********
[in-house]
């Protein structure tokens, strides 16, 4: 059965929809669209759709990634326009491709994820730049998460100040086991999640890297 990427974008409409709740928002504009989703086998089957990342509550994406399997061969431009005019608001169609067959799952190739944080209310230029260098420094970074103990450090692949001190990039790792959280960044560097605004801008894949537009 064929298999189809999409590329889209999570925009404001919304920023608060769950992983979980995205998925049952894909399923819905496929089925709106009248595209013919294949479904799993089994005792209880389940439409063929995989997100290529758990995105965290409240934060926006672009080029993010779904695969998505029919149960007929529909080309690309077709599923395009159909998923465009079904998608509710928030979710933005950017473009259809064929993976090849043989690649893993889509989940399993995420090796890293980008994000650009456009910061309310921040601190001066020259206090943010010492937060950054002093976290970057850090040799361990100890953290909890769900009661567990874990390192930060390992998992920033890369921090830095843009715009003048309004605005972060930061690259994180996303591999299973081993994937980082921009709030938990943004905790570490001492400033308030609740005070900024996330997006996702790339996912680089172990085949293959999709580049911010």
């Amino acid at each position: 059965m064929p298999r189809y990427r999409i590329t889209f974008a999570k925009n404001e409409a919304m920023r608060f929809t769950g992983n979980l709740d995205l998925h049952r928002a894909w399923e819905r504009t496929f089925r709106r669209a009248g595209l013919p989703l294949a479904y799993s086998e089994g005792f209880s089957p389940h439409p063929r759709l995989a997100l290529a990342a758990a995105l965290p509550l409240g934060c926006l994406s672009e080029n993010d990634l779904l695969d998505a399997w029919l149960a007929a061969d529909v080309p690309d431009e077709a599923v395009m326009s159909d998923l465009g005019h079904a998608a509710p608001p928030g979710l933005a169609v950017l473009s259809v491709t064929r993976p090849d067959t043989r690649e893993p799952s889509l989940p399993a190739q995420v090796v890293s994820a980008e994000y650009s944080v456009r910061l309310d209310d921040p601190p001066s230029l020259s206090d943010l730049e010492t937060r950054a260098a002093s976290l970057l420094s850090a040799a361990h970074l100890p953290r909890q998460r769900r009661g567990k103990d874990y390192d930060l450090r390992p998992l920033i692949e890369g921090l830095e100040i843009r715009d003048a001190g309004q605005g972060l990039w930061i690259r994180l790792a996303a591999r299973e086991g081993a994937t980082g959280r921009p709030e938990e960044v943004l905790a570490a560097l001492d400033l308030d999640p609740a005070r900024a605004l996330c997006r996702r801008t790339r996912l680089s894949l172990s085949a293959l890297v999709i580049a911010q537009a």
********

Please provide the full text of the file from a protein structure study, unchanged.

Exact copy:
[in-house]
């Protein structure tokens, strides 16, 4: 059965929809669209759709990634326009491709994820730049998460100040086991999640890297 990427974008409409709740928002504009989703086998089957990342509550994406399997061969431009005019608001169609067959799952190739944080209310230029260098420094970074103990450090692949001190990039790792959280960044560097605004801008894949537009 064929298999189809999409590329889209999570925009404001919304920023608060769950992983979980995205998925049952894909399923819905496929089925709106009248595209013919294949479904799993089994005792209880389940439409063929995989997100290529758990995105965290409240934060926006672009080029993010779904695969998505029919149960007929529909080309690309077709599923395009159909998923465009079904998608509710928030979710933005950017473009259809064929993976090849043989690649893993889509989940399993995420090796890293980008994000650009456009910061309310921040601190001066020259206090943010010492937060950054002093976290970057850090040799361990100890953290909890769900009661567990874990390192930060390992998992920033890369921090830095843009715009003048309004605005972060930061690259994180996303591999299973081993994937980082921009709030938990943004905790570490001492400033308030609740005070900024996330997006996702790339996912680089172990085949293959999709580049911010």
């Amino acid at each position: 059965m064929p298999r189809y990427r999409i590329t889209f974008a999570k925009n404001e409409a919304m920023r608060f929809t769950g992983n979980l709740d995205l998925h049952r928002a894909w399923e819905r504009t496929f089925r709106r669209a009248g595209l013919p989703l294949a479904y799993s086998e089994g005792f209880s089957p389940h439409p063929r759709l995989a997100l290529a990342a758990a995105l965290p509550l409240g934060c926006l994406s672009e080029n993010d990634l779904l695969d998505a399997w029919l149960a007929a061969d529909v080309p690309d431009e077709a599923v395009m326009s159909d998923l465009g005019h079904a998608a509710p608001p928030g979710l933005a169609v950017l473009s259809v491709t064929r993976p090849d067959t043989r690649e893993p799952s889509l989940p399993a190739q995420v090796v890293s994820a980008e994000y650009s944080v456009r910061l309310d209310d921040p601190p001066s230029l020259s206090d943010l730049e010492t937060r950054a260098a002093s976290l970057l420094s850090a040799a361990h970074l100890p953290r909890q998460r769900r009661g567990k103990d874990y390192d930060l450090r390992p998992l920033i692949e890369g921090l830095e100040i843009r715009d003048a001190g309004q605005g972060l990039w930061i690259r994180l790792a996303a591999r299973e086991g081993a994937t980082g959280r921009p709030e938990e960044v943004l905790a570490a560097l001492d400033l308030d999640p609740a005070r900024a605004l996330c997006r996702r801008t790339r996912l680089s894949l172990s085949a293959l890297v999709i580049a911010q537009a």